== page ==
Updated by ahorek (Pavel Rosický) 6 months ago

Could you extend on that ? I'm not sure I understand what you mean here.

for maximum portability, you should use -march=x86-64

in this case, even if your current CPU supports AVX, the compiler can't use AVX instructions for a regular code
https://godbolt.org/z/YSNeQB
loading a few hand-crafted functions dynamically at runtime in order to overcome this limitation seems too hacky...

sam.saffron (Sam Saffron) - a separate gem would be probably the best choice

Updated by byroot (Jean Boussier) 6 months ago

for maximum portability, you should use -march=x86-64

Oh I see what you mean now.

Apparently the solution for this is to use __target__ attributes:

Updated by Eregon (Benoit Daloze) 6 months ago

The code in https://github.com/Shopify/ruby/pull/2/files looks rather arcane to me.
I guess that's often the case for SIMD code in C.
My concern here is who can read, understand and maintain that code?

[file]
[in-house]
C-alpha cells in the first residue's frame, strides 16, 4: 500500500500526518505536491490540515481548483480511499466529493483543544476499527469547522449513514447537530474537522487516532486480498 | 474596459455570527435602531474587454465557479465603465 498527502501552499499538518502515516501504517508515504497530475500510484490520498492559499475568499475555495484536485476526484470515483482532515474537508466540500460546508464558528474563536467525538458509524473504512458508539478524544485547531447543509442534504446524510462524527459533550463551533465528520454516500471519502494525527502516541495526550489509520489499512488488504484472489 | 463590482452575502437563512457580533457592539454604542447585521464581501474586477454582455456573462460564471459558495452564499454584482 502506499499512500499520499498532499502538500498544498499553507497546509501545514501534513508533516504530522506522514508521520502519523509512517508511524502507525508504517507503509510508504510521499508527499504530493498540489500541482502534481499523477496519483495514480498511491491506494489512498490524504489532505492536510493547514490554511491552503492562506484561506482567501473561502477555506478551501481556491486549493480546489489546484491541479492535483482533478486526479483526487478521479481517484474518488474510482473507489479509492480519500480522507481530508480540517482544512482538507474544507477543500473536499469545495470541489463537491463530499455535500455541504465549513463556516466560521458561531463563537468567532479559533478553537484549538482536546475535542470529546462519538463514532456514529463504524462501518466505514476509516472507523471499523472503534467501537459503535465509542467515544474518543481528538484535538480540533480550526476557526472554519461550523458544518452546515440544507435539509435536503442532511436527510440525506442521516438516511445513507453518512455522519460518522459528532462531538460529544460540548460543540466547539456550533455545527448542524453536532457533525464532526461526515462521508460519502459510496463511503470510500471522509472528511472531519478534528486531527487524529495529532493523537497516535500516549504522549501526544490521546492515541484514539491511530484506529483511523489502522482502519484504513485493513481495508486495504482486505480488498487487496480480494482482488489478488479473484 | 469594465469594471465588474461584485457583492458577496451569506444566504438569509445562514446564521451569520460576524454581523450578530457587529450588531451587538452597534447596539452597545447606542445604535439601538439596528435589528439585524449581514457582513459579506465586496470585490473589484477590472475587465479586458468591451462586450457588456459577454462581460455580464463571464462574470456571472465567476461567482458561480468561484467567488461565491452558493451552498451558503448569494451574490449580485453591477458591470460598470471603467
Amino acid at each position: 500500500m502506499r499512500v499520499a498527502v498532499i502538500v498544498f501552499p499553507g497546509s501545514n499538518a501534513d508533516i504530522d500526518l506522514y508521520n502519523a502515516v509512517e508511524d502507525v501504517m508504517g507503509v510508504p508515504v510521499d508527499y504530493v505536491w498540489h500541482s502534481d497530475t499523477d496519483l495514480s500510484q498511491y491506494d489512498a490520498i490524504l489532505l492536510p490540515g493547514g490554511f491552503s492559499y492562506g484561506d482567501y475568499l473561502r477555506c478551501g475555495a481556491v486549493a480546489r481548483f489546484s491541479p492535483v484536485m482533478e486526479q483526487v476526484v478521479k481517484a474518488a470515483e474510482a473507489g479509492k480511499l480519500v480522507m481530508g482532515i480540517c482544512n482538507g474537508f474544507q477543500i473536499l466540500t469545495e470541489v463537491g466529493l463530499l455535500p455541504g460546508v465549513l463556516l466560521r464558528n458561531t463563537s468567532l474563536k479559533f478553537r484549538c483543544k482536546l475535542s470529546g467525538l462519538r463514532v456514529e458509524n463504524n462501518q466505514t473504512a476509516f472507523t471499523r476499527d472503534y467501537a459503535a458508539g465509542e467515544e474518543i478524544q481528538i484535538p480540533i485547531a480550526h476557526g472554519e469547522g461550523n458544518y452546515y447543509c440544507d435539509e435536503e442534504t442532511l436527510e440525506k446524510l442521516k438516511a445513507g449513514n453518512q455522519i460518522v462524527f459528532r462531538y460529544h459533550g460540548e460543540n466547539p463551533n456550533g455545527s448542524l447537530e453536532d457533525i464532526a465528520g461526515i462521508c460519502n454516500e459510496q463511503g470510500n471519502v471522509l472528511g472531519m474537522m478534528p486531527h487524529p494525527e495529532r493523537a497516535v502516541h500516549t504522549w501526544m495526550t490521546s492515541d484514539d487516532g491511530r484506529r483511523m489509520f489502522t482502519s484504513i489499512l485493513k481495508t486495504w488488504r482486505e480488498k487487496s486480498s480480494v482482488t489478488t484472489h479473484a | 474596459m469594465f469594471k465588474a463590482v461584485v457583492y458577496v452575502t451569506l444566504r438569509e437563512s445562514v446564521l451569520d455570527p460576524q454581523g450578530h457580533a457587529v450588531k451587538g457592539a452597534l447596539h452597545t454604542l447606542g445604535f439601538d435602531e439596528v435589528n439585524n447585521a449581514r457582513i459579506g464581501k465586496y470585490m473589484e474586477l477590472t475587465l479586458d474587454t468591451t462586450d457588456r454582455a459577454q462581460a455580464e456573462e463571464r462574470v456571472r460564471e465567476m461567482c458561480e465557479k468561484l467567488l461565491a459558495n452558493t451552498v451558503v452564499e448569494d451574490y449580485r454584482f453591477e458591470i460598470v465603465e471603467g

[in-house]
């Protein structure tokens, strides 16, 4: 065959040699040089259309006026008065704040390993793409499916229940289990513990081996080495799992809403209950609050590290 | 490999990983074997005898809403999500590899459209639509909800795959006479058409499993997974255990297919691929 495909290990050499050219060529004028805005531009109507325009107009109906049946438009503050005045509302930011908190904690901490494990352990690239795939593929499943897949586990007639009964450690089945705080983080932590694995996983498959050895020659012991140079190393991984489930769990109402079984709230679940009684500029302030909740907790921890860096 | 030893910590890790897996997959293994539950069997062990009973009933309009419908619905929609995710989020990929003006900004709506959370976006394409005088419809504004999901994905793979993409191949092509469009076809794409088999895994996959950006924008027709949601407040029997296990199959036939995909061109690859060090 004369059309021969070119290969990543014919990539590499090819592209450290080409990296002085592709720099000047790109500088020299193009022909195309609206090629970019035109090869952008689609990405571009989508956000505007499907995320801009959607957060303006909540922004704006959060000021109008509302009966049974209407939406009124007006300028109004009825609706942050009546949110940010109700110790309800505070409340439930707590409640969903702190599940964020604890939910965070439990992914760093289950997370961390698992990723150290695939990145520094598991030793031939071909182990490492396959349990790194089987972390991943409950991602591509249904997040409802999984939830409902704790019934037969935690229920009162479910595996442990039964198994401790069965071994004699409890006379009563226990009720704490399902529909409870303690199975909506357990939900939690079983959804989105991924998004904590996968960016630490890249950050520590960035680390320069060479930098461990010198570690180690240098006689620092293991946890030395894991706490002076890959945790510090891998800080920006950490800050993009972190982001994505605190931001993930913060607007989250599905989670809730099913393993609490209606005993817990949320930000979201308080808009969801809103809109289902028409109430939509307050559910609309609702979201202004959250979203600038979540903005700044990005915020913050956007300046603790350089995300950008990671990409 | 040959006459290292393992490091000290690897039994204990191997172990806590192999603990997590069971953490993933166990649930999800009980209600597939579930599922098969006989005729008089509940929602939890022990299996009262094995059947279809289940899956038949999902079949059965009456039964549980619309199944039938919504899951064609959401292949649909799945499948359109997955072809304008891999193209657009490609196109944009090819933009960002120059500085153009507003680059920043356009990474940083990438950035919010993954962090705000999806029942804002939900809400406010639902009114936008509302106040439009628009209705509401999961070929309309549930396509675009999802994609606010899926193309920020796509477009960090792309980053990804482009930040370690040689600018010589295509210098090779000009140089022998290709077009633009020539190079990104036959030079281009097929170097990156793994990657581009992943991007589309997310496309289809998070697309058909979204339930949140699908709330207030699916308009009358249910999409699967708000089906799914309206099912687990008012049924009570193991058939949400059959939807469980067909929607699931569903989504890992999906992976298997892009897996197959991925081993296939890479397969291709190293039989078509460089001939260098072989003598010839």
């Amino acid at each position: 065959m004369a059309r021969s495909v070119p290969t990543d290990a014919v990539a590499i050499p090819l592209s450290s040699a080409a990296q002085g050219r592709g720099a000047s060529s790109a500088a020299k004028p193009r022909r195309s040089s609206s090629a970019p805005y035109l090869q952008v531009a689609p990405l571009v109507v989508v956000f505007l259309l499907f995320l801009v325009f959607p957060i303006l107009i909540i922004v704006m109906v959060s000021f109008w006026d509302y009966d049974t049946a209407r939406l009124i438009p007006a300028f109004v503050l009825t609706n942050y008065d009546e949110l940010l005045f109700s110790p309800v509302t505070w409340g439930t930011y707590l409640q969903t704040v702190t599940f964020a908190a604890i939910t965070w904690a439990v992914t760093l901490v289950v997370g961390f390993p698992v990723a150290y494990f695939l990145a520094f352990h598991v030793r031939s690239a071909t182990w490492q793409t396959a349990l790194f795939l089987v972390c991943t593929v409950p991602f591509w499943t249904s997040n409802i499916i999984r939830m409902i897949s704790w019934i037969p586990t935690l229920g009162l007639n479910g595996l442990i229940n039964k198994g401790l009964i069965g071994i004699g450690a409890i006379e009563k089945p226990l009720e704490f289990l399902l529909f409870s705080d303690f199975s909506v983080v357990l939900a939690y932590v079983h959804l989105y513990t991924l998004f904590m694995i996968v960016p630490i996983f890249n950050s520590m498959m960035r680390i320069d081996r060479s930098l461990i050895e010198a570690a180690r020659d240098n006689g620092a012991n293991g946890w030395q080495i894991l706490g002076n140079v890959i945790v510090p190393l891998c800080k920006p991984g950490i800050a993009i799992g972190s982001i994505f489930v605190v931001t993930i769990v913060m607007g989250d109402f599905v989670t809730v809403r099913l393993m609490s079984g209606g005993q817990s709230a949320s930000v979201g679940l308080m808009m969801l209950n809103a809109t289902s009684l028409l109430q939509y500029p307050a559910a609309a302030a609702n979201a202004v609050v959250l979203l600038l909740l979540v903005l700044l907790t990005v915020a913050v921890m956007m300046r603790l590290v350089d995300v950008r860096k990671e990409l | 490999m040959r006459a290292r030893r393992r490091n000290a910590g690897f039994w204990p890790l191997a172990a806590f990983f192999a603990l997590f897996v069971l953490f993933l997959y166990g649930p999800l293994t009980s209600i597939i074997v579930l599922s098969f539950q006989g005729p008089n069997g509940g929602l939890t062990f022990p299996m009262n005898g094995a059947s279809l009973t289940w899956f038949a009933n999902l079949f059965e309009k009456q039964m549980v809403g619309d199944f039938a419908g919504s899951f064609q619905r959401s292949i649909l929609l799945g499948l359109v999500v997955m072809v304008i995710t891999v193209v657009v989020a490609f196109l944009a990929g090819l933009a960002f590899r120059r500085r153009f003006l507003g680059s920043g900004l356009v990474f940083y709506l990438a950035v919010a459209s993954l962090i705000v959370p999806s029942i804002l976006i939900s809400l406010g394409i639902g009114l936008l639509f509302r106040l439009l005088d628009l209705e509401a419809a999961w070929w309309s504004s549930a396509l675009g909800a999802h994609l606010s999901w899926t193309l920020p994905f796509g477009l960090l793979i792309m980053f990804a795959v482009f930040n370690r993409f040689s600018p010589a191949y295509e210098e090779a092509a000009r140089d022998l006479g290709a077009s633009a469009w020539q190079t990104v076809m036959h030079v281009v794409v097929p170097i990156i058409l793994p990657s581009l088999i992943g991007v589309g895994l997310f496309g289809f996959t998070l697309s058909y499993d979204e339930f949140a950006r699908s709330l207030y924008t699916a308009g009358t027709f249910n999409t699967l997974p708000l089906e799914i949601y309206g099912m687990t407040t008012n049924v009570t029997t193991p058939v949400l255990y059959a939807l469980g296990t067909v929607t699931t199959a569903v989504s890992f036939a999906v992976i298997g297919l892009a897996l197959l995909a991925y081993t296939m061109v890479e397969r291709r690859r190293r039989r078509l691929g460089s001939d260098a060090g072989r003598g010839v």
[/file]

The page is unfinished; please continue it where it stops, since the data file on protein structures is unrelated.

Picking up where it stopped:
Such complexity is likely to have bugs or need tweaks over time.

It's unfortunate the C compiler cannot do this on its own.
Maybe there are other ways to express this code that would be more readable?

Updated by byroot (Jean Boussier) 6 months ago

My concern here is who can read, understand and maintain that code?
Such complexity is likely to have bugs or need tweaks over time.

It's a totally understandable concern. A few responses to that:

  • In that specific case, the UTF8 spec probably won't change before a while, so that limits the amount of maintenance required
  • In a more general case, if for some reason the SIMD version of a function is too hard to maintain, it can simply be removed.

It's unfortunate the C compiler cannot do this on its own.

As ahorek (Pavel Rosický) showed, they can do it to some extent. I doubt they can auto-vectorize coderange_scan, but maybe they can do it to search_nonascii, if so it could yield a decent speedup with very little code to maintain. It's likely worth a try.

Updated by ahorek (Pavel Rosický) 6 months ago

use target attributes

thanks for the links, very helpful

It's unfortunate the C compiler cannot do this on its own.

yes, sometimes it's possible and it would be great, but
1/ it requires a lot of effort to convince the compiler to do what you want. It's basically about good data structures and alignments
2/ performance is usually worse
3/ if you care about readability than such code is even less readable

https://github.com/lemire/fastvalidate-utf-8/issues/15

I don't think maintenance is a big deal. I'm more worried about code bloat, having many functions (c, sse2, avx2 version etc...) to solve the same problem isn't DRY.